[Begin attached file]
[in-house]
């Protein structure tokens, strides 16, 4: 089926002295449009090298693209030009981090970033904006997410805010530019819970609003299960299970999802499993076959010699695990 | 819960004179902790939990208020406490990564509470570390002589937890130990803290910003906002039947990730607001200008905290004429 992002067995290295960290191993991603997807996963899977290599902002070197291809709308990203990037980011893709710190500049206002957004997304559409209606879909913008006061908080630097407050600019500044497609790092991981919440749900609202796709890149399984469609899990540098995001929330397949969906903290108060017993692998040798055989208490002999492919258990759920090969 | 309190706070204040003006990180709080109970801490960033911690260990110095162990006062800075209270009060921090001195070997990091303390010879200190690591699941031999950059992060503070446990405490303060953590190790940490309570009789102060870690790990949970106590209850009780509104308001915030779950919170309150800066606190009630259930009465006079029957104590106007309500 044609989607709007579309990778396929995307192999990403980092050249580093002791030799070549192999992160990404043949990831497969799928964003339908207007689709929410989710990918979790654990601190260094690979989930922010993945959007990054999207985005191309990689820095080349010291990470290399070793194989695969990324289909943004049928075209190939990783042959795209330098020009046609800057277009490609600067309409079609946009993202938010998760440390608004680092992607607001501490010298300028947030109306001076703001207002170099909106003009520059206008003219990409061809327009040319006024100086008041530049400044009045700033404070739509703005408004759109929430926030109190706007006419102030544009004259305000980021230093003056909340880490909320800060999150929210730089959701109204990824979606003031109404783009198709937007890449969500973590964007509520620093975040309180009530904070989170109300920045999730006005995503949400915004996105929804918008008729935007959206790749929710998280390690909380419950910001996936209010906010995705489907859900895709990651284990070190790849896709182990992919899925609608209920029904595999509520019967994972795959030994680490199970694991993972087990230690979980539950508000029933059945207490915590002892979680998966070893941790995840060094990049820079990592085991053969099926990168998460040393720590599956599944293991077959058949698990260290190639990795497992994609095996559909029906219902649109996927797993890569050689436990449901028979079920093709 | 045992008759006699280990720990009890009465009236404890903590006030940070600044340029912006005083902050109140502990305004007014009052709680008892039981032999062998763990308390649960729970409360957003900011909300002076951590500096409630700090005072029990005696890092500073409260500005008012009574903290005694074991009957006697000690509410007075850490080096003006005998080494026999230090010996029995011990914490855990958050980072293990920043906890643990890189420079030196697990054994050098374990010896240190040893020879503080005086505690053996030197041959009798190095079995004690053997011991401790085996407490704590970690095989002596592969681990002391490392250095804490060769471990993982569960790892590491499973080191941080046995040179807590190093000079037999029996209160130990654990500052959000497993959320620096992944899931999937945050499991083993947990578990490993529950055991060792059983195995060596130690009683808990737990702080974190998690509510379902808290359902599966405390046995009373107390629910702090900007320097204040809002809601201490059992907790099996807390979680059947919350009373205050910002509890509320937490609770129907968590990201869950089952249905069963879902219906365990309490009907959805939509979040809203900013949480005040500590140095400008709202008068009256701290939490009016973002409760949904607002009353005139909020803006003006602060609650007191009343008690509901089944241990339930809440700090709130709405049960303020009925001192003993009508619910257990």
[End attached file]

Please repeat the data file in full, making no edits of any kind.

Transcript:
[in-house]
């Protein structure tokens, strides 16, 4: 089926002295449009090298693209030009981090970033904006997410805010530019819970609003299960299970999802499993076959010699695990 | 819960004179902790939990208020406490990564509470570390002589937890130990803290910003906002039947990730607001200008905290004429 992002067995290295960290191993991603997807996963899977290599902002070197291809709308990203990037980011893709710190500049206002957004997304559409209606879909913008006061908080630097407050600019500044497609790092991981919440749900609202796709890149399984469609899990540098995001929330397949969906903290108060017993692998040798055989208490002999492919258990759920090969 | 309190706070204040003006990180709080109970801490960033911690260990110095162990006062800075209270009060921090001195070997990091303390010879200190690591699941031999950059992060503070446990405490303060953590190790940490309570009789102060870690790990949970106590209850009780509104308001915030779950919170309150800066606190009630259930009465006079029957104590106007309500 044609989607709007579309990778396929995307192999990403980092050249580093002791030799070549192999992160990404043949990831497969799928964003339908207007689709929410989710990918979790654990601190260094690979989930922010993945959007990054999207985005191309990689820095080349010291990470290399070793194989695969990324289909943004049928075209190939990783042959795209330098020009046609800057277009490609600067309409079609946009993202938010998760440390608004680092992607607001501490010298300028947030109306001076703001207002170099909106003009520059206008003219990409061809327009040319006024100086008041530049400044009045700033404070739509703005408004759109929430926030109190706007006419102030544009004259305000980021230093003056909340880490909320800060999150929210730089959701109204990824979606003031109404783009198709937007890449969500973590964007509520620093975040309180009530904070989170109300920045999730006005995503949400915004996105929804918008008729935007959206790749929710998280390690909380419950910001996936209010906010995705489907859900895709990651284990070190790849896709182990992919899925609608209920029904595999509520019967994972795959030994680490199970694991993972087990230690979980539950508000029933059945207490915590002892979680998966070893941790995840060094990049820079990592085991053969099926990168998460040393720590599956599944293991077959058949698990260290190639990795497992994609095996559909029906219902649109996927797993890569050689436990449901028979079920093709 | 045992008759006699280990720990009890009465009236404890903590006030940070600044340029912006005083902050109140502990305004007014009052709680008892039981032999062998763990308390649960729970409360957003900011909300002076951590500096409630700090005072029990005696890092500073409260500005008012009574903290005694074991009957006697000690509410007075850490080096003006005998080494026999230090010996029995011990914490855990958050980072293990920043906890643990890189420079030196697990054994050098374990010896240190040893020879503080005086505690053996030197041959009798190095079995004690053997011991401790085996407490704590970690095989002596592969681990002391490392250095804490060769471990993982569960790892590491499973080191941080046995040179807590190093000079037999029996209160130990654990500052959000497993959320620096992944899931999937945050499991083993947990578990490993529950055991060792059983195995060596130690009683808990737990702080974190998690509510379902808290359902599966405390046995009373107390629910702090900007320097204040809002809601201490059992907790099996807390979680059947919350009373205050910002509890509320937490609770129907968590990201869950089952249905069963879902219906365990309490009907959805939509979040809203900013949480005040500590140095400008709202008068009256701290939490009016973002409760949904607002009353005139909020803006003006602060609650007191009343008690509901089944241990339930809440700090709130709405049960303020009925001192003993009508619910257990």